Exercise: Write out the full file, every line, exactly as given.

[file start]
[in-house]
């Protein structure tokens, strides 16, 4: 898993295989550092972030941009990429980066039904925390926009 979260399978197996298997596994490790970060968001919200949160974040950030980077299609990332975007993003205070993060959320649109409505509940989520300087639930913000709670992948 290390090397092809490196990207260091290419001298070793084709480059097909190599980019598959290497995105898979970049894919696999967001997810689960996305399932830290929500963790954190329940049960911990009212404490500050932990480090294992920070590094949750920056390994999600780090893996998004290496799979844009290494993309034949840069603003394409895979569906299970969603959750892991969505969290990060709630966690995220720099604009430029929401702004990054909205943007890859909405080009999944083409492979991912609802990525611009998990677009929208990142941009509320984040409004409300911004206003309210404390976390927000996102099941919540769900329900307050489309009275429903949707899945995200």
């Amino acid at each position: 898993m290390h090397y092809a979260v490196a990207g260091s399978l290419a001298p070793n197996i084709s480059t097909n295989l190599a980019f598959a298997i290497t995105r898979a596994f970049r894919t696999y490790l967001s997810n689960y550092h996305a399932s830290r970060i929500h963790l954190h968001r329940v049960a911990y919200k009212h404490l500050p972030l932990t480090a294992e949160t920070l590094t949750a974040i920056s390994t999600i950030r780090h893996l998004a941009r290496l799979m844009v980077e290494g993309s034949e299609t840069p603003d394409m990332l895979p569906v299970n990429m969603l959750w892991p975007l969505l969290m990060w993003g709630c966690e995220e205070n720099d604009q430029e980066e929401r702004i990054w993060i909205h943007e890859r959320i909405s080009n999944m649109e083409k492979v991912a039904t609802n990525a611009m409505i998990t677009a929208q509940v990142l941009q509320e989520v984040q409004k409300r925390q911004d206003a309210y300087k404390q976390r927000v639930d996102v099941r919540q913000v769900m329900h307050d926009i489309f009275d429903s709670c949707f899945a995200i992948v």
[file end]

[in-house]
């Protein structure tokens, strides 16, 4: 898993295989550092972030941009990429980066039904925390926009 979260399978197996298997596994490790970060968001919200949160974040950030980077299609990332975007993003205070993060959320649109409505509940989520300087639930913000709670992948 290390090397092809490196990207260091290419001298070793084709480059097909190599980019598959290497995105898979970049894919696999967001997810689960996305399932830290929500963790954190329940049960911990009212404490500050932990480090294992920070590094949750920056390994999600780090893996998004290496799979844009290494993309034949840069603003394409895979569906299970969603959750892991969505969290990060709630966690995220720099604009430029929401702004990054909205943007890859909405080009999944083409492979991912609802990525611009998990677009929208990142941009509320984040409004409300911004206003309210404390976390927000996102099941919540769900329900307050489309009275429903949707899945995200």
């Amino acid at each position: 898993m290390h090397y092809a979260v490196a990207g260091s399978l290419a001298p070793n197996i084709s480059t097909n295989l190599a980019f598959a298997i290497t995105r898979a596994f970049r894919t696999y490790l967001s997810n689960y550092h996305a399932s830290r970060i929500h963790l954190h968001r329940v049960a911990y919200k009212h404490l500050p972030l932990t480090a294992e949160t920070l590094t949750a974040i920056s390994t999600i950030r780090h893996l998004a941009r290496l799979m844009v980077e290494g993309s034949e299609t840069p603003d394409m990332l895979p569906v299970n990429m969603l959750w892991p975007l969505l969290m990060w993003g709630c966690e995220e205070n720099d604009q430029e980066e929401r702004i990054w993060i909205h943007e890859r959320i909405s080009n999944m649109e083409k492979v991912a039904t609802n990525a611009m409505i998990t677009a929208q509940v990142l941009q509320e989520v984040q409004k409300r925390q911004d206003a309210y300087k404390q976390r927000v639930d996102v099941r919540q913000v769900m329900h307050d926009i489309f009275d429903s709670c949707f899945a995200i992948v």